Leonhardt’s Launchpads startups are preparing to enter clinical trials for skin, hair, breast, eye vision, heart, heart valve, natural pacemaker, brain, liver, pancreas and kidney regeneration.

The company is launching bioelectric therapy studies designed to eradicate cancer tumors at UCLA and the Pacific Neurosciences Institute in Santa Monica.  Their patented CancerCell bioelectric therapy reads a cancer tumor and delivers customized bioelectric signals designed to jam their ability to communicate, starve them of blood supply, and get the body’s immune system to attack them and stop their cell division.

Overwhelming optimistic that health care and longevity will flourish in the future, Leonhardt nonetheless recognizes the challenges to innovative treatments such as those he is helping to turn into reality.

“The challenges going forward include raising enough money to get through tests, overcoming the skeptics and fighting the entrenched financial interests that don’t want this to succeed, such as drug companies,” he says.

Howard Leonhardt

In coming generations, Leonhardt foresees a transformative medical revolution that pulls together the work they are doing in regenerating individual organs. Entire bodies would be rejuvenated in a chamber that would mimic a mother’s womb. The team believes this device, dubbed the BioLeonhardt Whole Body Regeneration Chamber, could eliminate the need for many surgeries, drugs and invasive treatments.

“Within 30 years, we believe this is going to be a very important standard of care obsoleting substantially the need for most chronic drugs, artificial implant devices, transplants, hospitals, doctors, nurses and even health insurance companies,” he says.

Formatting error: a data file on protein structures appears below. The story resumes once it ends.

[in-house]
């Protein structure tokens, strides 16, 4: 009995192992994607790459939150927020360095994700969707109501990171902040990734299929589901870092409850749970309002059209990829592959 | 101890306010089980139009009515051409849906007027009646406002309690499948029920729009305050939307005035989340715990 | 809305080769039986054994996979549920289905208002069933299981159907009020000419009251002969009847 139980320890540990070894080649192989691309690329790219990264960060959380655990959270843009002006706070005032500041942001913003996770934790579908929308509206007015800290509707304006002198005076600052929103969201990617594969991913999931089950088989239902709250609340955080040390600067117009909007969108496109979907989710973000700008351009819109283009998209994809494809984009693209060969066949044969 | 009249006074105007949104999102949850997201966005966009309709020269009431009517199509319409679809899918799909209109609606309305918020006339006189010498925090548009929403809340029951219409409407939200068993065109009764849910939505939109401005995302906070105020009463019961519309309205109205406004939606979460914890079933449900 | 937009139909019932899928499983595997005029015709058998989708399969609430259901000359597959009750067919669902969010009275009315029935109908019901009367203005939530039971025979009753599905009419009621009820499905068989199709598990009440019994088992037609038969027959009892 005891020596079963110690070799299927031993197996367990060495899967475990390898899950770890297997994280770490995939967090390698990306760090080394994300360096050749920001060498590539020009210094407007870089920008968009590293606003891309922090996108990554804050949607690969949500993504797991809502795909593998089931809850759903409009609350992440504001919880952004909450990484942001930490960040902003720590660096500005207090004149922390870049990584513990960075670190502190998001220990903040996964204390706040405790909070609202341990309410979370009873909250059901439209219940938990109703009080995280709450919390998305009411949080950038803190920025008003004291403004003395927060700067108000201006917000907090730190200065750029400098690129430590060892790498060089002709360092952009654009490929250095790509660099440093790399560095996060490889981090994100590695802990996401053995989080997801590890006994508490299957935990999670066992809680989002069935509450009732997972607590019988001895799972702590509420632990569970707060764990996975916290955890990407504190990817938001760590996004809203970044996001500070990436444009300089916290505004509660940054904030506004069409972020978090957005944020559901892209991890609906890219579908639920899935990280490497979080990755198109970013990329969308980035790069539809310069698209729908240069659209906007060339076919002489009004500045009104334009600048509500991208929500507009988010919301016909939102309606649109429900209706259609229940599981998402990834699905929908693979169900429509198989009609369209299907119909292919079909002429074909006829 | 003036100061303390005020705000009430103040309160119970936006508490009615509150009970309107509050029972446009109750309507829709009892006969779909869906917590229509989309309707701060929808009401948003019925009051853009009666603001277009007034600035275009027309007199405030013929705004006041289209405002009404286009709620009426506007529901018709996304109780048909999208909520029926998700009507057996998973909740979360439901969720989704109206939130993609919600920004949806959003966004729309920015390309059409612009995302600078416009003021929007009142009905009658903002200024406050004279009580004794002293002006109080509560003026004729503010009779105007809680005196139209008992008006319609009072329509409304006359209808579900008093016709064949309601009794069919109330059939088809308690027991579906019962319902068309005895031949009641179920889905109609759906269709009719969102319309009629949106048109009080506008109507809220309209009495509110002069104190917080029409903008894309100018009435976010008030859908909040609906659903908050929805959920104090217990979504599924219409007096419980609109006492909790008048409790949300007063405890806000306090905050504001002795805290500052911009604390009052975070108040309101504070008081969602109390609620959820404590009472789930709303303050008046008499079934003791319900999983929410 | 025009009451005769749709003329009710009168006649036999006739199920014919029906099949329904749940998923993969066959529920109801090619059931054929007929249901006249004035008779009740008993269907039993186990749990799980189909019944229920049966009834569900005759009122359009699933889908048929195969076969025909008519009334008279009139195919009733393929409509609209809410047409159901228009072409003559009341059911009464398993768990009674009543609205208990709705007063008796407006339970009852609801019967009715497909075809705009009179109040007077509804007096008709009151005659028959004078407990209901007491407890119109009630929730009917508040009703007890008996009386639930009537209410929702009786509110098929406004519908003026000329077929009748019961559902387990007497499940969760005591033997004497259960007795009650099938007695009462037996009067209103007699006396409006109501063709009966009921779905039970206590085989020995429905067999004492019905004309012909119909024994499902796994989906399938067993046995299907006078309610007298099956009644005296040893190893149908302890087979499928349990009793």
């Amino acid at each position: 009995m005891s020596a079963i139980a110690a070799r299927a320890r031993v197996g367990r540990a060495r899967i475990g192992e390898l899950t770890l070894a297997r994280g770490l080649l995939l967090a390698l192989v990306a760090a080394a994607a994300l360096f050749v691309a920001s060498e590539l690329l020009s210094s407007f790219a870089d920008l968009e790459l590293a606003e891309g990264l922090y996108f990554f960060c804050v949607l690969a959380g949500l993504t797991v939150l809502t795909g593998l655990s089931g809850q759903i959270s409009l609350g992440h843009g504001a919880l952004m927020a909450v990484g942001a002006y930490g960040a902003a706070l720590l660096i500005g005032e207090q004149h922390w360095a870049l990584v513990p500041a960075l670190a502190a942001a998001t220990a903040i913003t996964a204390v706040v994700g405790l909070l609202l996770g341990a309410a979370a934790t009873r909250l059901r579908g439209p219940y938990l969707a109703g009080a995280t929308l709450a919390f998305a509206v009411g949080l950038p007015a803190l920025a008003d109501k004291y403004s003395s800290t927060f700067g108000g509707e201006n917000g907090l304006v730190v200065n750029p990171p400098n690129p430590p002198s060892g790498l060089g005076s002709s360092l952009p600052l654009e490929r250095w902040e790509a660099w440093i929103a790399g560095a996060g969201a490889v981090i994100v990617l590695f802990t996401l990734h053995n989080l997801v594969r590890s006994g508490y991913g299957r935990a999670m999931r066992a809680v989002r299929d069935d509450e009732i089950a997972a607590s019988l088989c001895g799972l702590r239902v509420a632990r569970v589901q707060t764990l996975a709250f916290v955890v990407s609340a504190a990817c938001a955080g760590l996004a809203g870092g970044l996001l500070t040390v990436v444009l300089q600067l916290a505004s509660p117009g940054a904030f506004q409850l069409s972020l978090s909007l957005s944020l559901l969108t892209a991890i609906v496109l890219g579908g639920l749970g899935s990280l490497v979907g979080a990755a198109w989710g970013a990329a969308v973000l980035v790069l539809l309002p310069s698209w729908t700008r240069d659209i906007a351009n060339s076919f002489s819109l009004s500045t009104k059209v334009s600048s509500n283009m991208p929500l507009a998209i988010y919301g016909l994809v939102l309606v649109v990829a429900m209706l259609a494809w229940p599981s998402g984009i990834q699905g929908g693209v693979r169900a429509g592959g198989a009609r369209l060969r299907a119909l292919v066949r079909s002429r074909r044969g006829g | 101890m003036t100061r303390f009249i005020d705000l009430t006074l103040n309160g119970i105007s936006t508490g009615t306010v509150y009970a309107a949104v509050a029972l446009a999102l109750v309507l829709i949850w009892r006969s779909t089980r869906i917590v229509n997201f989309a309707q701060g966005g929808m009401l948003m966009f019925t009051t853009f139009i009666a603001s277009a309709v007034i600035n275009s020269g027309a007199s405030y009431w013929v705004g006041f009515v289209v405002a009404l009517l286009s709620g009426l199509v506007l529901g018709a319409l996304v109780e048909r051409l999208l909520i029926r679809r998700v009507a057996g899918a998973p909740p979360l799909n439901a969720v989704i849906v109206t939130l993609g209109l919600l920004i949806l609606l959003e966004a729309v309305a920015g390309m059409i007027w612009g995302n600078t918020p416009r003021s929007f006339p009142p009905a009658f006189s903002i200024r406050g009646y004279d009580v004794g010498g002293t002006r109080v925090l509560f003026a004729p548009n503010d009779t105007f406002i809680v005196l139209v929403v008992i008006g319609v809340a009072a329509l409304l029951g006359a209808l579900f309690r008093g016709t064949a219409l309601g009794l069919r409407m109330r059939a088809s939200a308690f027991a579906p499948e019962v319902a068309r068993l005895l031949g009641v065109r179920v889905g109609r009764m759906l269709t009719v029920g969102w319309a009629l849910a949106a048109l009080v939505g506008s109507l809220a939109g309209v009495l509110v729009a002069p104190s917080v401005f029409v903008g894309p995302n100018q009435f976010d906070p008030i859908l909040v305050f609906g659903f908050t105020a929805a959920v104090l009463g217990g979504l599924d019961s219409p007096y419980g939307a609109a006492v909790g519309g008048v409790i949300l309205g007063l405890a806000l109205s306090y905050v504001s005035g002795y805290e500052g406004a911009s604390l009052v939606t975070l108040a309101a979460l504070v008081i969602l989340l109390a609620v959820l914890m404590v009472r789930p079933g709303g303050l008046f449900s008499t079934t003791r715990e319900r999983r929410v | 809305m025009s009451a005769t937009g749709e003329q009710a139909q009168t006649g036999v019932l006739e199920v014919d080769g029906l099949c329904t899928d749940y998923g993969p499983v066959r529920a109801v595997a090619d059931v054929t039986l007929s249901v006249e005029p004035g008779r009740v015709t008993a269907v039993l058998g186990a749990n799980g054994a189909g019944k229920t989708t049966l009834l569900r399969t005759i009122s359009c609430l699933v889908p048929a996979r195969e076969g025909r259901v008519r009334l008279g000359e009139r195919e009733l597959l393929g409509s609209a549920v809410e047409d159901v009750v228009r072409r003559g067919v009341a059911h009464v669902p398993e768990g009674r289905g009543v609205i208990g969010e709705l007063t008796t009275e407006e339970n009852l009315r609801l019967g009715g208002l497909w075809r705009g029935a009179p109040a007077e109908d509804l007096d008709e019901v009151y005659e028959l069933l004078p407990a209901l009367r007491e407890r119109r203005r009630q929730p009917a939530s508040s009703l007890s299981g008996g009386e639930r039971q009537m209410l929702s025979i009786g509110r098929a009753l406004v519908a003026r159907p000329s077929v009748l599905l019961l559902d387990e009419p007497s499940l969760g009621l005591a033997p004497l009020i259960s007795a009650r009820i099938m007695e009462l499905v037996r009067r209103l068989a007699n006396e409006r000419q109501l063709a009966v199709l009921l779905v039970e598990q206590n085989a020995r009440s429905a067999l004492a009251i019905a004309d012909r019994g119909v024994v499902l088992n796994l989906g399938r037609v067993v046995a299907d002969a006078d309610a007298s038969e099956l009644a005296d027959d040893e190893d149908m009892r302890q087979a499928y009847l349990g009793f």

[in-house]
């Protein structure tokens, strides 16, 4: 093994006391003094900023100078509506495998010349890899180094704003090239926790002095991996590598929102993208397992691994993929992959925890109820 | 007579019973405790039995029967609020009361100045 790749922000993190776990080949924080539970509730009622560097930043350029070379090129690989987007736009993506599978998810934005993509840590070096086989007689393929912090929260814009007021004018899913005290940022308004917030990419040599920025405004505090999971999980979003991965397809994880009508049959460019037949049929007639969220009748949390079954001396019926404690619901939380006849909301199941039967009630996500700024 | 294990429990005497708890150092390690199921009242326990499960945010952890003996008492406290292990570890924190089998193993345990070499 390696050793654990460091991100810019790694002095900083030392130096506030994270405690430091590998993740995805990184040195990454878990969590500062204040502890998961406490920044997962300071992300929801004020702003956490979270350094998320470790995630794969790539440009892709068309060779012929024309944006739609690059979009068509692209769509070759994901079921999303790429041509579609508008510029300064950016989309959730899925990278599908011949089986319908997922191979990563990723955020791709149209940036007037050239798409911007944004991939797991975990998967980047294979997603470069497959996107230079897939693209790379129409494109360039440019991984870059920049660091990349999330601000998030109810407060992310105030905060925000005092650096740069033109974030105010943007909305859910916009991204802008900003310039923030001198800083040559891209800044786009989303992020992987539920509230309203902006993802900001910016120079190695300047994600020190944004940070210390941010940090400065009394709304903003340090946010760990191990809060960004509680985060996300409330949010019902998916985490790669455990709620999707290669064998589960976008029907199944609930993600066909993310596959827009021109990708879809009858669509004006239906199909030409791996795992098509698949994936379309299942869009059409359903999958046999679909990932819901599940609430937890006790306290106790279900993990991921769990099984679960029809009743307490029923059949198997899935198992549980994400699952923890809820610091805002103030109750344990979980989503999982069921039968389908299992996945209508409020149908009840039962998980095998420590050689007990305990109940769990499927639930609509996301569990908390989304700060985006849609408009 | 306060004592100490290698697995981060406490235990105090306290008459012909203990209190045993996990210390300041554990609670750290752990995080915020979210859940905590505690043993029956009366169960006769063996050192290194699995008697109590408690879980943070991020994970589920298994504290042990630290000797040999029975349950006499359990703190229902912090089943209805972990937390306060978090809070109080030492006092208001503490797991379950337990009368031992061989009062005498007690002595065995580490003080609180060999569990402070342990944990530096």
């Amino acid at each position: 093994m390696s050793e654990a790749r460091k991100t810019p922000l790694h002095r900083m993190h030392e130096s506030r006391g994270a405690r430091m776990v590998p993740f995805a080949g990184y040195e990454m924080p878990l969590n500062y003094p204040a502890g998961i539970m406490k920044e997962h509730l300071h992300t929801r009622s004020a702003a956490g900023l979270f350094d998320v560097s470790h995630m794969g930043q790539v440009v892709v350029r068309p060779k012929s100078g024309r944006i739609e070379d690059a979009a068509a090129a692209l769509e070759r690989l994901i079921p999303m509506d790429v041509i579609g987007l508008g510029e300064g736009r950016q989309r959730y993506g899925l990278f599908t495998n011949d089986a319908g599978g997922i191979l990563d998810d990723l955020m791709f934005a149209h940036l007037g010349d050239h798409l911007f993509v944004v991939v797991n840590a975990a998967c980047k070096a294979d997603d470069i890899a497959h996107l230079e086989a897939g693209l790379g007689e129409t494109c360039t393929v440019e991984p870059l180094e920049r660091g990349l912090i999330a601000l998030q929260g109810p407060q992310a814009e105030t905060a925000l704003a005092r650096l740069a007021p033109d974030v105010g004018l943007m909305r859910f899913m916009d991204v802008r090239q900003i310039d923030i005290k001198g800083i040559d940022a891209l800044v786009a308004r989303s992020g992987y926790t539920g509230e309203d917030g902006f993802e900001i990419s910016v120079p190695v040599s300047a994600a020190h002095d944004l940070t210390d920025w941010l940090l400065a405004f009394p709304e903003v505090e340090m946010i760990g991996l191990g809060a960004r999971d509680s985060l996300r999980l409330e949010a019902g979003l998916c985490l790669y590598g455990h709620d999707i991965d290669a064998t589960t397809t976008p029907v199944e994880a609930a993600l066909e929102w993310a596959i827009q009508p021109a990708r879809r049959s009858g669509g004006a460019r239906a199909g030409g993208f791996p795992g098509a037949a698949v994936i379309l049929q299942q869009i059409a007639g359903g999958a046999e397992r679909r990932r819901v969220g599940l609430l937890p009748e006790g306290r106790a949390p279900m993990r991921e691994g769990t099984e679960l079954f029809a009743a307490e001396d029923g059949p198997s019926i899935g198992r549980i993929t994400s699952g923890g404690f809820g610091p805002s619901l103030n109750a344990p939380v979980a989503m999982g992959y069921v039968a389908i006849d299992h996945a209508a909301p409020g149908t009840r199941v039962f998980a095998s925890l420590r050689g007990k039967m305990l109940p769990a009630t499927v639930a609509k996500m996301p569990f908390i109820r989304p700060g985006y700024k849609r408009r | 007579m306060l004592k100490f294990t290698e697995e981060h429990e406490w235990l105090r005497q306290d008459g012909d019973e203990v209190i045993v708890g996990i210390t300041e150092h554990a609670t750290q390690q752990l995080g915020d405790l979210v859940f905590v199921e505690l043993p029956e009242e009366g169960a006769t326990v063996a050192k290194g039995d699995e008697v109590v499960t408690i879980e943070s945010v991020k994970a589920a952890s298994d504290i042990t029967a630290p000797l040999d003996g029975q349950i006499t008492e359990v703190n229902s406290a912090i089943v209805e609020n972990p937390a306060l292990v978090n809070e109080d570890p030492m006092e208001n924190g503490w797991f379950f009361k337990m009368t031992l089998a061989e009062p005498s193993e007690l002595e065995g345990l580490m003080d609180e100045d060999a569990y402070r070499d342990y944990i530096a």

Though Leonhardt does not have hopes of achieving immortality, he believes that average human lifespans will skyrocket from the 80s to the 120s within a few generations. But more importantly, quality of life will improve, so that octogenarians would have the same vigor as today’s 65-year-olds.

Integral to the drive that keeps Leonhardt going is his strong belief in the power of innovation – even if it sometimes yields unanticipated results.

A born inventor, his childhood hero was Thomas Edison and, while he focused his higher education on business and international trade, he always had a strong science and medical orientation.

“I am a big advocate of innovation as a process of doing. Learning by trial and doing experiments again and again and constantly failing and trying again,” he says. “In the process of doing this, some of our failures can become the greatest innovations, such as attempting a signal to multiply stem cells that resulted in a cancer breakthrough even though the result was the opposite – it stopped cell division.”

Today, the result, known as CancerCell, may be Leonhardt’s greatest legacy.

While Leonhardt’s Launchpads has only a dozen employees in California and Utah, it has a team of more than 140 research partners, advisors, mentors and board members who oversee such diverse functions as regulatory affairs, clinical trials, patents, pre-clinical research, legal advising and website maintenance.